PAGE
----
Allergy eyes: When spring rubs you the wrong way


allergy eyes: note the dark circles, heavy lids and slight redness of the white of the eyes.

It seems like all of the patients we saw this past week had “allergy eyes.” Their eyes looked watery and red, some had crusty stuff in their eyelashes, their eyelids looked swollen, and the kids spent at least half of the office visit rubbing  their eyes.

So what to do? Pollen directly irritates eyes, so start with washing the pollen off. One parent told me he applied cool compresses to his child’s eyes. This is not enough- get the pollen off. Plain tap water works as well as a saline rinse. Have your child take a shower. Filter the pollen out of your house by running the air conditioning. Pollen counts tend to be higher in the morning, so plan outdoor activities for later in the day. Some people will leave shoes outside the house and wipe the paws of their dogs in order to keep the green stuff (pollen) from tracking into the house.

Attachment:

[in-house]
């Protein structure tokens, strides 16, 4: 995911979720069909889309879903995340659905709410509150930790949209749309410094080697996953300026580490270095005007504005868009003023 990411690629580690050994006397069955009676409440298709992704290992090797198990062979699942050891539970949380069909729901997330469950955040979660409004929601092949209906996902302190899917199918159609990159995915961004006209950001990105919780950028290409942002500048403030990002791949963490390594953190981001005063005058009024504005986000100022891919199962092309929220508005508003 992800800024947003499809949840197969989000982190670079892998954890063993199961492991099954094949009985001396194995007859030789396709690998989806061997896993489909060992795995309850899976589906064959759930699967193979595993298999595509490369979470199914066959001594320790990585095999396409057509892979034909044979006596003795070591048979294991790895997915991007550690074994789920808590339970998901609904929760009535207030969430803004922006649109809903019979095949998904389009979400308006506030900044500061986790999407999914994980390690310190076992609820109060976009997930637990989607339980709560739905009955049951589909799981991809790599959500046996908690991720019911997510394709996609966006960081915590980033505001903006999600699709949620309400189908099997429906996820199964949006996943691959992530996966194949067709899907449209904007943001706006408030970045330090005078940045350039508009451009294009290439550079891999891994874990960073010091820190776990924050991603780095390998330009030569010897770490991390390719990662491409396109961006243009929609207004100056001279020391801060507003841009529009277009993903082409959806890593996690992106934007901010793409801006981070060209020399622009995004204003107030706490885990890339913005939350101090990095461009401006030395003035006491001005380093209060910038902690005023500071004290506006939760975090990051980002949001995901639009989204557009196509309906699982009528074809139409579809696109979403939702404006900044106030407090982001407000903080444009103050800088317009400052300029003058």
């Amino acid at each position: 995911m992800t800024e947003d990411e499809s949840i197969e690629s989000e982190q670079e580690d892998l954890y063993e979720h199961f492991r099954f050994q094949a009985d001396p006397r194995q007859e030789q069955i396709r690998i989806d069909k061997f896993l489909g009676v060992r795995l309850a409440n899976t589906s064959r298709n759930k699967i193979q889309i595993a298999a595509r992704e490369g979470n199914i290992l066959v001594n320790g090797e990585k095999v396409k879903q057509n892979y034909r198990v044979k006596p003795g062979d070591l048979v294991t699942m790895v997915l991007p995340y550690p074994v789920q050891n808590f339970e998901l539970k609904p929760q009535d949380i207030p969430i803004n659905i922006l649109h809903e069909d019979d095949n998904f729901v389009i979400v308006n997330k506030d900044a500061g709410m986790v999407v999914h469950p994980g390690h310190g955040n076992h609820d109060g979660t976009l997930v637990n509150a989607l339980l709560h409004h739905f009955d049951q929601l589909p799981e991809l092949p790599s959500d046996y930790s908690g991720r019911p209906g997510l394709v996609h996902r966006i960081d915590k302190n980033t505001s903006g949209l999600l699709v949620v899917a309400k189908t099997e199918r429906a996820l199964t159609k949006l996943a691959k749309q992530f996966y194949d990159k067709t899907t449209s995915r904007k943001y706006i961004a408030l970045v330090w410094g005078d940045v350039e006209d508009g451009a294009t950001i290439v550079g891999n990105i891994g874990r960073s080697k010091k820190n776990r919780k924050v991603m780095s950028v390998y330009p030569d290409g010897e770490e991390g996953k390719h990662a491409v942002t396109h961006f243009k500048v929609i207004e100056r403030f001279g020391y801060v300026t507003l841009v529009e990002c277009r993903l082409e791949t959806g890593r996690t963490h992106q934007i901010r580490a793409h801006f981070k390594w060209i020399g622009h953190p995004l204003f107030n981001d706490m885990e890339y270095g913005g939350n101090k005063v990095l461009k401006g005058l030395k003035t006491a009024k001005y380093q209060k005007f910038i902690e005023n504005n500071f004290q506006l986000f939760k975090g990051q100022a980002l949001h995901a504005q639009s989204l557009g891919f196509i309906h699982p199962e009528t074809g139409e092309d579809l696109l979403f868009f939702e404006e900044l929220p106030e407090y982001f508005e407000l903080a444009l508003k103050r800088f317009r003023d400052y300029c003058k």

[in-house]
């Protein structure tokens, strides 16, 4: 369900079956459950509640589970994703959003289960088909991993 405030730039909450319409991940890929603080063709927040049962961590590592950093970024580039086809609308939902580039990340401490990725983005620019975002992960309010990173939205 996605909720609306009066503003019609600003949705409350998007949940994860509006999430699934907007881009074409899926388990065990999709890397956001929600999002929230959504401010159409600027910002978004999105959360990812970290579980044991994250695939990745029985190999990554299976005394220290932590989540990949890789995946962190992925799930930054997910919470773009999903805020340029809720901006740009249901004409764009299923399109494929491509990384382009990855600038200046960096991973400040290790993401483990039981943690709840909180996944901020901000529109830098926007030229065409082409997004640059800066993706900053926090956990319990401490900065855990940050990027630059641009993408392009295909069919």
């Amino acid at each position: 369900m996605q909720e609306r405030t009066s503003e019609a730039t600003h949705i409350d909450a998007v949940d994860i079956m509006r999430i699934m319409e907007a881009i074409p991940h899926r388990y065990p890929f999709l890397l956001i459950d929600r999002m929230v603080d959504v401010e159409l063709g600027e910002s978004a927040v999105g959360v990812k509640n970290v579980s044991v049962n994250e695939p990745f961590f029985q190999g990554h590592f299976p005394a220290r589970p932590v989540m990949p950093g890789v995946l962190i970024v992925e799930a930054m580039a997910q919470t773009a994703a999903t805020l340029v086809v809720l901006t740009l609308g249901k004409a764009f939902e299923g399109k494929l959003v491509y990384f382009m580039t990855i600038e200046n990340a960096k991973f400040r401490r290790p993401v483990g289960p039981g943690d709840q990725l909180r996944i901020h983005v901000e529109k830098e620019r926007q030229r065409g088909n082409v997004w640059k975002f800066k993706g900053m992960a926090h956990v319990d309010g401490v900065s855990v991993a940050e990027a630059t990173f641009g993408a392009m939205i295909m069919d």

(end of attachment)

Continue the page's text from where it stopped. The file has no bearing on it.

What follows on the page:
Oral medications do not help the eyes as much as topical eye drops. Over-the-counter antihistamine drops include ketotifen fumarate (eg. Zatidor and Alaway). Prescription drops such as olopatadine hydrochloride (brand names Pataday and Patanol) add a second ingredient called a mast cell stabilizer. Avoid use of a product which contains a vasoconstictor (look on the label or ask the pharmacist) for more than two to three days to avoid rebound redness. Contacts can be worn with some eye drops– first check the package insert. Place drops in a few minutes before putting in contacts and avoid wearing contacts when the eyes are red.

Hopefully allergy season will blow through soon. After all, as a couple teens pointed out-prom is around the corner and allergies can make even the young look haggard. One teen male told his mom that he shaved one morning during allergy season because having a beard and blood shot eyes made him look THIRTY years old. Miserable allergies!

Naline Lai, MD with Julie Kardos, MD
2017, revised from 2014 Two Peds in a Pod®